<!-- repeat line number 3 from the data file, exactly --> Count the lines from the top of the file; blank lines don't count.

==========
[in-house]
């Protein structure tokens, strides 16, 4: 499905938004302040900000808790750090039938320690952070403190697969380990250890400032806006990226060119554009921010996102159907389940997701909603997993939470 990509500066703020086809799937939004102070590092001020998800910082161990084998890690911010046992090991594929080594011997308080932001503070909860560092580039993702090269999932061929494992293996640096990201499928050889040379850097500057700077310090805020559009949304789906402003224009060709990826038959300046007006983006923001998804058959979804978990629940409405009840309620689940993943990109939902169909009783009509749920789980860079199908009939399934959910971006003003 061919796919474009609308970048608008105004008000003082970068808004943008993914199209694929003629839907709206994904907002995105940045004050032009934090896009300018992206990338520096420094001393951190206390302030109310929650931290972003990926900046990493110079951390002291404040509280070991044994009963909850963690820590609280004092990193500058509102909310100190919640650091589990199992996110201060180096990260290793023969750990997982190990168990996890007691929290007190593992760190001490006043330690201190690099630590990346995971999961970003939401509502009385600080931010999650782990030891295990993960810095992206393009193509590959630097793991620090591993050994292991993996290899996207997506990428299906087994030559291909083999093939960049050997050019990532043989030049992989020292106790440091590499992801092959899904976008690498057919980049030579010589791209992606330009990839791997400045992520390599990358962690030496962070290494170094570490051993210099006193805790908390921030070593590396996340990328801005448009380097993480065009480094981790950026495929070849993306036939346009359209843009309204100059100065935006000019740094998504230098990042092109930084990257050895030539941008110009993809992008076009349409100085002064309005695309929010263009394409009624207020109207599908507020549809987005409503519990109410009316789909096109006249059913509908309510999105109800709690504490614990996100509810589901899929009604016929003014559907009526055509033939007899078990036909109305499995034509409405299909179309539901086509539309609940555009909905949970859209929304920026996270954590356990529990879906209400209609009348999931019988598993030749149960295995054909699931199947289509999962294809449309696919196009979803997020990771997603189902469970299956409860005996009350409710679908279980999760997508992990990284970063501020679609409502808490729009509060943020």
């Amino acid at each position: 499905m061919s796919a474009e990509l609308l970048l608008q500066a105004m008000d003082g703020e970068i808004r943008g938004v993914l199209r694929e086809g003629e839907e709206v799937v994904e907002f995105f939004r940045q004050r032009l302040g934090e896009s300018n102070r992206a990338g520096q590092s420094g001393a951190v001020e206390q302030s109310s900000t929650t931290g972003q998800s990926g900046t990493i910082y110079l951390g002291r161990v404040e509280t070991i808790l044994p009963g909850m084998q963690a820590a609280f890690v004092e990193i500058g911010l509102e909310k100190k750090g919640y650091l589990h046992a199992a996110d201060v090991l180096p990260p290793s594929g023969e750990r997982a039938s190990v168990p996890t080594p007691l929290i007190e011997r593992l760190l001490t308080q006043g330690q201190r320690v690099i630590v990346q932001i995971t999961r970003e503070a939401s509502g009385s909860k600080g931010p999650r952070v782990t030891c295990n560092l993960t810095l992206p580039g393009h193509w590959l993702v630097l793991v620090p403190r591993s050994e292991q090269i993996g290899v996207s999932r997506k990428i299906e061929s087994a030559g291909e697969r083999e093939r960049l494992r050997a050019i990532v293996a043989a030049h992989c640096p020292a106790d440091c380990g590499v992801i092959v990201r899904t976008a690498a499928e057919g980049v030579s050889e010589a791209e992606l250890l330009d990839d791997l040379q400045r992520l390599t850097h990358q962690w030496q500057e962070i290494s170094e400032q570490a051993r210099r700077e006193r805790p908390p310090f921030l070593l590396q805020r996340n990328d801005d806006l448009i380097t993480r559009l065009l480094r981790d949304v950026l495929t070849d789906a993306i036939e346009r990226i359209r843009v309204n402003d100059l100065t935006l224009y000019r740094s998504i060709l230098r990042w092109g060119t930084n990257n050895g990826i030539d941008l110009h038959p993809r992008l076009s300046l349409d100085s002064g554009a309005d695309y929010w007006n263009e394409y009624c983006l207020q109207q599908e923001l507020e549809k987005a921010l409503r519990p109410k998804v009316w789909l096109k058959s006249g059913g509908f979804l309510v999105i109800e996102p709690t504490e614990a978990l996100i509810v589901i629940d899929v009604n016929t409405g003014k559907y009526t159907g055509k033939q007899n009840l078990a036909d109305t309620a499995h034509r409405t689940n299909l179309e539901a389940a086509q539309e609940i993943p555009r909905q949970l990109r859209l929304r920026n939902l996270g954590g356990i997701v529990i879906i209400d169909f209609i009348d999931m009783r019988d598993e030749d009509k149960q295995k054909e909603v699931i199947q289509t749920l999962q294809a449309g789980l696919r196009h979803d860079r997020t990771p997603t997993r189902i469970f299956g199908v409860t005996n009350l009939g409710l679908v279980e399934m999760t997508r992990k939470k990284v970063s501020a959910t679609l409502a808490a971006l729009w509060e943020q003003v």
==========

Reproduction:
């Amino acid at each position: 499905m061919s796919a474009e990509l609308l970048l608008q500066a105004m008000d003082g703020e970068i808004r943008g938004v993914l199209r694929e086809g003629e839907e709206v799937v994904e907002f995105f939004r940045q004050r032009l302040g934090e896009s300018n102070r992206a990338g520096q590092s420094g001393a951190v001020e206390q302030s109310s900000t929650t931290g972003q998800s990926g900046t990493i910082y110079l951390g002291r161990v404040e509280t070991i808790l044994p009963g909850m084998q963690a820590a609280f890690v004092e990193i500058g911010l509102e909310k100190k750090g919640y650091l589990h046992a199992a996110d201060v090991l180096p990260p290793s594929g023969e750990r997982a039938s190990v168990p996890t080594p007691l929290i007190e011997r593992l760190l001490t308080q006043g330690q201190r320690v690099i630590v990346q932001i995971t999961r970003e503070a939401s509502g009385s909860k600080g931010p999650r952070v782990t030891c295990n560092l993960t810095l992206p580039g393009h193509w590959l993702v630097l793991v620090p403190r591993s050994e292991q090269i993996g290899v996207s999932r997506k990428i299906e061929s087994a030559g291909e697969r083999e093939r960049l494992r050997a050019i990532v293996a043989a030049h992989c640096p020292a106790d440091c380990g590499v992801i092959v990201r899904t976008a690498a499928e057919g980049v030579s050889e010589a791209e992606l250890l330009d990839d791997l040379q400045r992520l390599t850097h990358q962690w030496q500057e962070i290494s170094e400032q570490a051993r210099r700077e006193r805790p908390p310090f921030l070593l590396q805020r996340n990328d801005d806006l448009i380097t993480r559009l065009l480094r981790d949304v950026l495929t070849d789906a993306i036939e346009r990226i359209r843009v309204n402003d100059l100065t935006l224009y000019r740094s998504i060709l230098r990042w092109g060119t930084n990257n050895g990826i030539d941008l110009h038959p993809r992008l076009s300046l349409d100085s002064g554009a309005d695309y929010w007006n263009e394409y009624c983006l207020q109207q599908e923001l507020e549809k987005a921010l409503r519990p109410k998804v009316w789909l096109k058959s006249g059913g509908f979804l309510v999105i109800e996102p709690t504490e614990a978990l996100i509810v589901i629940d899929v009604n016929t409405g003014k559907y009526t159907g055509k033939q007899n009840l078990a036909d109305t309620a499995h034509r409405t689940n299909l179309e539901a389940a086509q539309e609940i993943p555009r909905q949970l990109r859209l929304r920026n939902l996270g954590g356990i997701v529990i879906i209400d169909f209609i009348d999931m009783r019988d598993e030749d009509k149960q295995k054909e909603v699931i199947q289509t749920l999962q294809a449309g789980l696919r196009h979803d860079r997020t990771p997603t997993r189902i469970f299956g199908v409860t005996n009350l009939g409710l679908v279980e399934m999760t997508r992990k939470k990284v970063s501020a959910t679609l409502a808490a971006l729009w509060e943020q003003v």